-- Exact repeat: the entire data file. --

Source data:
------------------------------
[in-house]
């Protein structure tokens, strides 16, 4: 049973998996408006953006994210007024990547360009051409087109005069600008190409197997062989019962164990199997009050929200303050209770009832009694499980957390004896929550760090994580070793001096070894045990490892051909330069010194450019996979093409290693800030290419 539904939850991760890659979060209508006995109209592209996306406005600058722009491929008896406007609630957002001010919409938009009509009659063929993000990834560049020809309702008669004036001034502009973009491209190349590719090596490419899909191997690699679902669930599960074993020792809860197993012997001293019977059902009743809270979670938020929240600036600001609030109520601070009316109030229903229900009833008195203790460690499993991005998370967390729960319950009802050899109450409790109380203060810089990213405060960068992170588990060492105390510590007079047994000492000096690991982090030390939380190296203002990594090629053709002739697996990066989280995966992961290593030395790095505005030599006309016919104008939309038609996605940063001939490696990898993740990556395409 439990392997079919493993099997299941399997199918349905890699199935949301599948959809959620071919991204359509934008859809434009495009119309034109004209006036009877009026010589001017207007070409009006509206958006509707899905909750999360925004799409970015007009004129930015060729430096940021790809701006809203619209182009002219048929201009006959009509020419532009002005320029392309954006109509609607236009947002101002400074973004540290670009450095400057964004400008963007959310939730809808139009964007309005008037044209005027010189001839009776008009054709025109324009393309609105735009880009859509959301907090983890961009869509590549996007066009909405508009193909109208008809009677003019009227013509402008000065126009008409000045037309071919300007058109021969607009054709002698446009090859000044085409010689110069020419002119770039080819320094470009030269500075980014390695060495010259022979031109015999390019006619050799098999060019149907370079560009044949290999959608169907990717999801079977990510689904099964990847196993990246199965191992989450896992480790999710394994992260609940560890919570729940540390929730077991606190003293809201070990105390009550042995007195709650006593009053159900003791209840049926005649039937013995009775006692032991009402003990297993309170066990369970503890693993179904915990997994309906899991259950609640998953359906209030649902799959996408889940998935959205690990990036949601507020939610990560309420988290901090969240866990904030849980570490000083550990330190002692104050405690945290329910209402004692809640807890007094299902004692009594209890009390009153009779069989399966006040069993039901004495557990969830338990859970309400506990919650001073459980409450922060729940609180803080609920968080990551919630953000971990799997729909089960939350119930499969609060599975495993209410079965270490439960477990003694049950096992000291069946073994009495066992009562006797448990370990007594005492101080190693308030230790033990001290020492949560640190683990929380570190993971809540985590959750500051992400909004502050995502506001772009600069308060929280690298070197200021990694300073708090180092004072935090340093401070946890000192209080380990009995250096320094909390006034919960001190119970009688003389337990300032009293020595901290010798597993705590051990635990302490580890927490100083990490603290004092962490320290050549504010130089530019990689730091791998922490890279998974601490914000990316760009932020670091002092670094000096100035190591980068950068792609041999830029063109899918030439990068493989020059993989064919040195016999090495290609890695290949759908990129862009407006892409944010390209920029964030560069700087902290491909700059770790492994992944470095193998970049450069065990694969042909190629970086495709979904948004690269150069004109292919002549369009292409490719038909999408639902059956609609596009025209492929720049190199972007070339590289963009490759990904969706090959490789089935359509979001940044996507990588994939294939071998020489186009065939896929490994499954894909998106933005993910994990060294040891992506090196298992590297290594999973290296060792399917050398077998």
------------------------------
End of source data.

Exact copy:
[in-house]
């Protein structure tokens, strides 16, 4: 049973998996408006953006994210007024990547360009051409087109005069600008190409197997062989019962164990199997009050929200303050209770009832009694499980957390004896929550760090994580070793001096070894045990490892051909330069010194450019996979093409290693800030290419 539904939850991760890659979060209508006995109209592209996306406005600058722009491929008896406007609630957002001010919409938009009509009659063929993000990834560049020809309702008669004036001034502009973009491209190349590719090596490419899909191997690699679902669930599960074993020792809860197993012997001293019977059902009743809270979670938020929240600036600001609030109520601070009316109030229903229900009833008195203790460690499993991005998370967390729960319950009802050899109450409790109380203060810089990213405060960068992170588990060492105390510590007079047994000492000096690991982090030390939380190296203002990594090629053709002739697996990066989280995966992961290593030395790095505005030599006309016919104008939309038609996605940063001939490696990898993740990556395409 439990392997079919493993099997299941399997199918349905890699199935949301599948959809959620071919991204359509934008859809434009495009119309034109004209006036009877009026010589001017207007070409009006509206958006509707899905909750999360925004799409970015007009004129930015060729430096940021790809701006809203619209182009002219048929201009006959009509020419532009002005320029392309954006109509609607236009947002101002400074973004540290670009450095400057964004400008963007959310939730809808139009964007309005008037044209005027010189001839009776008009054709025109324009393309609105735009880009859509959301907090983890961009869509590549996007066009909405508009193909109208008809009677003019009227013509402008000065126009008409000045037309071919300007058109021969607009054709002698446009090859000044085409010689110069020419002119770039080819320094470009030269500075980014390695060495010259022979031109015999390019006619050799098999060019149907370079560009044949290999959608169907990717999801079977990510689904099964990847196993990246199965191992989450896992480790999710394994992260609940560890919570729940540390929730077991606190003293809201070990105390009550042995007195709650006593009053159900003791209840049926005649039937013995009775006692032991009402003990297993309170066990369970503890693993179904915990997994309906899991259950609640998953359906209030649902799959996408889940998935959205690990990036949601507020939610990560309420988290901090969240866990904030849980570490000083550990330190002692104050405690945290329910209402004692809640807890007094299902004692009594209890009390009153009779069989399966006040069993039901004495557990969830338990859970309400506990919650001073459980409450922060729940609180803080609920968080990551919630953000971990799997729909089960939350119930499969609060599975495993209410079965270490439960477990003694049950096992000291069946073994009495066992009562006797448990370990007594005492101080190693308030230790033990001290020492949560640190683990929380570190993971809540985590959750500051992400909004502050995502506001772009600069308060929280690298070197200021990694300073708090180092004072935090340093401070946890000192209080380990009995250096320094909390006034919960001190119970009688003389337990300032009293020595901290010798597993705590051990635990302490580890927490100083990490603290004092962490320290050549504010130089530019990689730091791998922490890279998974601490914000990316760009932020670091002092670094000096100035190591980068950068792609041999830029063109899918030439990068493989020059993989064919040195016999090495290609890695290949759908990129862009407006892409944010390209920029964030560069700087902290491909700059770790492994992944470095193998970049450069065990694969042909190629970086495709979904948004690269150069004109292919002549369009292409490719038909999408639902059956609609596009025209492929720049190199972007070339590289963009490759990904969706090959490789089935359509979001940044996507990588994939294939071998020489186009065939896929490994499954894909998106933005993910994990060294040891992506090196298992590297290594999973290296060792399917050398077998």